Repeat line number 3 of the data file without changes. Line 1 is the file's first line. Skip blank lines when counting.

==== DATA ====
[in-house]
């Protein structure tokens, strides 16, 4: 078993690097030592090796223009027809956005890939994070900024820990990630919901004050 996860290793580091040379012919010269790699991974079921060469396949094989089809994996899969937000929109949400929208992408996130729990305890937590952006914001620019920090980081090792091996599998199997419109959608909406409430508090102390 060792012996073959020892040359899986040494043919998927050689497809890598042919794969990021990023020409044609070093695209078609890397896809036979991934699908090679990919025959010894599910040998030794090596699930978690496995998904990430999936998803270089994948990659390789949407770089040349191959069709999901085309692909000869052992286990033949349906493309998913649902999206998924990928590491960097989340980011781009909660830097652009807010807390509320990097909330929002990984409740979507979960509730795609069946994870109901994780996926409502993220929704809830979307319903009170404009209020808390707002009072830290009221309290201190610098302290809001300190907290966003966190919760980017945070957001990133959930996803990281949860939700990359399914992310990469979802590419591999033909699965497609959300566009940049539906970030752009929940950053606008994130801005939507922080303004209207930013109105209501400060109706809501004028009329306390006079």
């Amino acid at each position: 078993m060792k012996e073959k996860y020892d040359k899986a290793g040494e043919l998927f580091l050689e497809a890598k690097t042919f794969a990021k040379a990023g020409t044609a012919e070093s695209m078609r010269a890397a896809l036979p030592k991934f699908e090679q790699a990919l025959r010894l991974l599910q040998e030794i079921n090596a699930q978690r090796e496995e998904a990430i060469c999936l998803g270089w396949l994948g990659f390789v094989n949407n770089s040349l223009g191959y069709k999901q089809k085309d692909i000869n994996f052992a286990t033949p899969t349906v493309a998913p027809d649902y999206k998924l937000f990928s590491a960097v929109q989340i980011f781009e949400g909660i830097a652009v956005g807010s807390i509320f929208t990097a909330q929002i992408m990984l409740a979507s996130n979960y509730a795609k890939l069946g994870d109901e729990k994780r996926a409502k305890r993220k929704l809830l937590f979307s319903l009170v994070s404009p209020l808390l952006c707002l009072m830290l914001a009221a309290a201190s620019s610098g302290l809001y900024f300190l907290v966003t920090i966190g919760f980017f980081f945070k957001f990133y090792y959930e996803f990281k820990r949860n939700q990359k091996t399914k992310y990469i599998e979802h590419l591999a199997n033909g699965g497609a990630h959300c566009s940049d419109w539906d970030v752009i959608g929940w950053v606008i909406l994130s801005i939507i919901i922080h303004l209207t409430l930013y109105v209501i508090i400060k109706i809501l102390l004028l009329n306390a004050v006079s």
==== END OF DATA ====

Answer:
């Amino acid at each position: 078993m060792k012996e073959k996860y020892d040359k899986a290793g040494e043919l998927f580091l050689e497809a890598k690097t042919f794969a990021k040379a990023g020409t044609a012919e070093s695209m078609r010269a890397a896809l036979p030592k991934f699908e090679q790699a990919l025959r010894l991974l599910q040998e030794i079921n090596a699930q978690r090796e496995e998904a990430i060469c999936l998803g270089w396949l994948g990659f390789v094989n949407n770089s040349l223009g191959y069709k999901q089809k085309d692909i000869n994996f052992a286990t033949p899969t349906v493309a998913p027809d649902y999206k998924l937000f990928s590491a960097v929109q989340i980011f781009e949400g909660i830097a652009v956005g807010s807390i509320f929208t990097a909330q929002i992408m990984l409740a979507s996130n979960y509730a795609k890939l069946g994870d109901e729990k994780r996926a409502k305890r993220k929704l809830l937590f979307s319903l009170v994070s404009p209020l808390l952006c707002l009072m830290l914001a009221a309290a201190s620019s610098g302290l809001y900024f300190l907290v966003t920090i966190g919760f980017f980081f945070k957001f990133y090792y959930e996803f990281k820990r949860n939700q990359k091996t399914k992310y990469i599998e979802h590419l591999a199997n033909g699965g497609a990630h959300c566009s940049d419109w539906d970030v752009i959608g929940w950053v606008i909406l994130s801005i939507i919901i922080h303004l209207t409430l930013y109105v209501i508090i400060k109706i809501l102390l004028l009329n306390a004050v006079s």